Having grown up in the era of “You’ve come a long way, baby,” I find it downright weird to hear the current appeals to women voters based on abortion and free contraceptives. After working so hard and coming so far, have we put ourselves in a time capsule and gone backwards to the last century?
What about the workplace revolution that has taken place since then, giving women an unprecedented stake in our country’s economic policies? In particular, why is so little attention being paid to the impact of President’s Obama’s tax policies on women who have invested in themselves through education and are now part of a household with two incomes? After spending years trying to shatter the glass ceiling, these women are about to encounter another obstacle to success: President Obama’s proposals to impose onerous new taxes on married women professionals.
Since the 1970s, a revolution has taken place in the professions. In the United States today, more women graduate from college and earn advanced degrees than men. While relatively few women choose degrees in computer science, information sciences, and engineering, women are on track to access — if not dominate — many of the other high-income professions. A glance at U.S. Department of Education statistics below shows the startling transformation that has taken place, especially in the professions, during the past four decades. Especially noteworthy is the fact that today, nearly half of all MDs are awarded to women.
|Type of Degree||% Earned by Women
|% Earned by Women
|Dentistry||Less than 1%||46.3%|
|*Source: U.S. Department of Education, National Center for Education Statistics,
Digest of Education Statistics 2009 (2010)
When professional women marry, they usually marry other professionals. Together, many of these achievement-oriented couples are earning — or will earn during their lifetimes — household incomes over $250,000, which the Obama Administration now classifies as “rich.”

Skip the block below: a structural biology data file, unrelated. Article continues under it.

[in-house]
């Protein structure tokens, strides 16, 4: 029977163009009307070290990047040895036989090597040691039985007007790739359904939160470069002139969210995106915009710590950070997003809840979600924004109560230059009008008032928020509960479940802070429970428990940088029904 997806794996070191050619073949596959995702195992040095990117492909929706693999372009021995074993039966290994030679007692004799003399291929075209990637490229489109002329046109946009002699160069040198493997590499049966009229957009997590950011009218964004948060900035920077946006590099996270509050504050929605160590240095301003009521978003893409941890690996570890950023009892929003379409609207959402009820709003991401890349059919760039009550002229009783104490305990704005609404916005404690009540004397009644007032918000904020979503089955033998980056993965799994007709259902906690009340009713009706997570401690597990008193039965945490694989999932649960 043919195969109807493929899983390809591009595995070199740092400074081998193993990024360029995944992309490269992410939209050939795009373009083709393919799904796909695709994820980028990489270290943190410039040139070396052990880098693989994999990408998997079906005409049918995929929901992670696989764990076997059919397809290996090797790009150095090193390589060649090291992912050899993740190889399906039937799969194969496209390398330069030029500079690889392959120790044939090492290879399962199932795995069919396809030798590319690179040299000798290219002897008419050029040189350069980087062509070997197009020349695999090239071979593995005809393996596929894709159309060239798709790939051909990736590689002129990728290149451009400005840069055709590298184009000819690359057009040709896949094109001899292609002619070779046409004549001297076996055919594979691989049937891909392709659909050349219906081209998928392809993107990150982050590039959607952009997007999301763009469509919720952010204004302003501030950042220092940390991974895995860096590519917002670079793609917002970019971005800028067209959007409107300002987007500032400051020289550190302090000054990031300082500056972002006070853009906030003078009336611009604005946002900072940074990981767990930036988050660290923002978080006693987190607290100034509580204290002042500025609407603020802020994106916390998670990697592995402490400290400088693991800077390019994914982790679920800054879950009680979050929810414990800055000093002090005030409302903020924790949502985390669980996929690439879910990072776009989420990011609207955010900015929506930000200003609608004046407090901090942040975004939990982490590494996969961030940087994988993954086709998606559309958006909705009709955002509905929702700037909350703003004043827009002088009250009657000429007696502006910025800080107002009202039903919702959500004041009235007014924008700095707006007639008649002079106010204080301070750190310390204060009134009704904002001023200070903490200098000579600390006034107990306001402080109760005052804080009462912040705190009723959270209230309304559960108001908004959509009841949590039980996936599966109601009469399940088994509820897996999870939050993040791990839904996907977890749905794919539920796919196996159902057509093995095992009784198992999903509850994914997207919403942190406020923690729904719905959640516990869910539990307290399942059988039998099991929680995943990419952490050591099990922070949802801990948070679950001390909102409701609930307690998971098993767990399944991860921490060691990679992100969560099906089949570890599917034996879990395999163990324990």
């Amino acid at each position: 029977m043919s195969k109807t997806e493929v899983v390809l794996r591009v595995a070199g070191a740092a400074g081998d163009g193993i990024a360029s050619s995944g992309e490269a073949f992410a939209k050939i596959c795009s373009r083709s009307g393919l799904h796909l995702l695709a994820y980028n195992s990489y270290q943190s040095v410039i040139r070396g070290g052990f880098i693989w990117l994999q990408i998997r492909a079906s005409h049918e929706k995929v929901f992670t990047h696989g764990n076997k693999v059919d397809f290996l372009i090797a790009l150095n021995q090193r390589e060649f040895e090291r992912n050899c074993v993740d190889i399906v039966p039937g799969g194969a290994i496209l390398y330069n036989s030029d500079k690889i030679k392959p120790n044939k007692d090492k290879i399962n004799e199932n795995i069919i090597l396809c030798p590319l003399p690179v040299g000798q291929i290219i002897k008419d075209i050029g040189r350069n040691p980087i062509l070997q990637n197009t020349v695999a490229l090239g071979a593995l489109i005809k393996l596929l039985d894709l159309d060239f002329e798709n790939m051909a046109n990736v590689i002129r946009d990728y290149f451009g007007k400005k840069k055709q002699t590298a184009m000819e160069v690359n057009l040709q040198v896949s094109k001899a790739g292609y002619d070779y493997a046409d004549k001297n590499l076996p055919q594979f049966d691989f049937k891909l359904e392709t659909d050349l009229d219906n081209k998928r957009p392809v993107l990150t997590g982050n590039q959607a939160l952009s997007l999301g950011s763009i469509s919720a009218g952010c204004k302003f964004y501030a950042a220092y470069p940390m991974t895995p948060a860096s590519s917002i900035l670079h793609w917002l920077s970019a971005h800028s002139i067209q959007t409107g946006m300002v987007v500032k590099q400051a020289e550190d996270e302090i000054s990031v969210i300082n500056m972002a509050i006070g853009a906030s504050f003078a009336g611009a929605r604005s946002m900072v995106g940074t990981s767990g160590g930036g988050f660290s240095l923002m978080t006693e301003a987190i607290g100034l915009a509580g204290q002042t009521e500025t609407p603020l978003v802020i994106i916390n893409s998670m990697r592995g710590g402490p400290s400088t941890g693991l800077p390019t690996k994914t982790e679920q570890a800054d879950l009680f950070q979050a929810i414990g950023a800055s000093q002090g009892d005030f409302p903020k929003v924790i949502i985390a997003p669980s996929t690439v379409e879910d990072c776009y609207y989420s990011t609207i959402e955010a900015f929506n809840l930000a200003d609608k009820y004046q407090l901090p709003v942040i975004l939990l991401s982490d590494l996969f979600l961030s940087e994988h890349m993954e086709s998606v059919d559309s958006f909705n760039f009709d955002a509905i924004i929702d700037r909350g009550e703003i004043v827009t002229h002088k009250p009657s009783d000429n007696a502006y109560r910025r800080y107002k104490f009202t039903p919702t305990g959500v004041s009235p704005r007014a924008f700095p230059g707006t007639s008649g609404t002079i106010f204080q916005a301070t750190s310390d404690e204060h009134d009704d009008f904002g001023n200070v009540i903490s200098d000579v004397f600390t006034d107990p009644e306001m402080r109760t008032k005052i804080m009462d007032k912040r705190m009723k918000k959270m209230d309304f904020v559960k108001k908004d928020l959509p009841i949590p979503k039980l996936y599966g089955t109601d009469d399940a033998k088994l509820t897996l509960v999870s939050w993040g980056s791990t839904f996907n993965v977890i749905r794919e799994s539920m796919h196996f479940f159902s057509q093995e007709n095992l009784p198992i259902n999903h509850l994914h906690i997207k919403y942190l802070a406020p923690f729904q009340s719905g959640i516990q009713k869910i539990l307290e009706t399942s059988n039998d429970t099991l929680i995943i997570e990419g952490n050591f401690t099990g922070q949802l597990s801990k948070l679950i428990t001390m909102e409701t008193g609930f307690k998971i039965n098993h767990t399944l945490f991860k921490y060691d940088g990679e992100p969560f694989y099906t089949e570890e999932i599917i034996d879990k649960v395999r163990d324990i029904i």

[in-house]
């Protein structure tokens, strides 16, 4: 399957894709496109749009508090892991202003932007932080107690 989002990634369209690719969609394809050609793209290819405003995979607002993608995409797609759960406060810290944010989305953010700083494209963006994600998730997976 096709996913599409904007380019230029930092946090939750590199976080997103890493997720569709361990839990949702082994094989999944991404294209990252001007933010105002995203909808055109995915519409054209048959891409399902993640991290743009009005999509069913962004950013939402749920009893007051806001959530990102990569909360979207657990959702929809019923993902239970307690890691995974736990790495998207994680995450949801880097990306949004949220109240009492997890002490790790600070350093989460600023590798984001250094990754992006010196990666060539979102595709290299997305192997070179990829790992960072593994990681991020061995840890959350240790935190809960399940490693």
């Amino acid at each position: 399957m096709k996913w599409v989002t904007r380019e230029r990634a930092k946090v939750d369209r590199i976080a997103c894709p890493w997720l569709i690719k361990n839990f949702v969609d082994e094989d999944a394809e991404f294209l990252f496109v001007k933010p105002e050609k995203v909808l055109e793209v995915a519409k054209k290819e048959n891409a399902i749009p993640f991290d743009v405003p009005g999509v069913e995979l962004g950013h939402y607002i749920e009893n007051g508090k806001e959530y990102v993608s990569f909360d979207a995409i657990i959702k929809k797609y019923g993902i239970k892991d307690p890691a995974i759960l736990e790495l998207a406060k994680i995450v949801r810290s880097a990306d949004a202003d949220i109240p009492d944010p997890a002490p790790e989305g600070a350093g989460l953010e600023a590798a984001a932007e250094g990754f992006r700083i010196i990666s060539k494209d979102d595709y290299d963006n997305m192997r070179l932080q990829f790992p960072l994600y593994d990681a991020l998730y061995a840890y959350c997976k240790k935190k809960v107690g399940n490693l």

No wonder Obama supporters are blanketing the airwaves with campaign ads focusing on abortion, free mammogram referrals and free contraceptives. I would, too, if the goal was to distract from the President’s onerous tax policies that penalize women trying to get ahead. President Obama’s tax proposals may be advertised as targeting the “rich.” But in reality, they disproportionately target middle-class women who heeded the messages of the last four decades, invested in themselves, and are staking a claim to high-income professions. President Obama is asking them to pay a steep price for making the right choices, especially for choosing to marry. That’s not my idea of workplace fairness. It’s a tax on hard work, professional achievement and the belief that “Yes, we can.”
Economics, not reproduction, is the women’s issue of the 21st century. It’s one of the ironies of this election that Mitt Romney– whose wife worked primarily inside the home — has a better grasp of this than President Obama, whose wife worked outside the home. Obama seems stuck in the past, re-fighting the battles of the last century. Today, women are more prepared than ever before to achieve economic success and financial independence. They don’t need government freebies to realize their dreams. They need strong economic growth, more jobs, and a tax structure that rewards, not penalizes, their investment in themselves.
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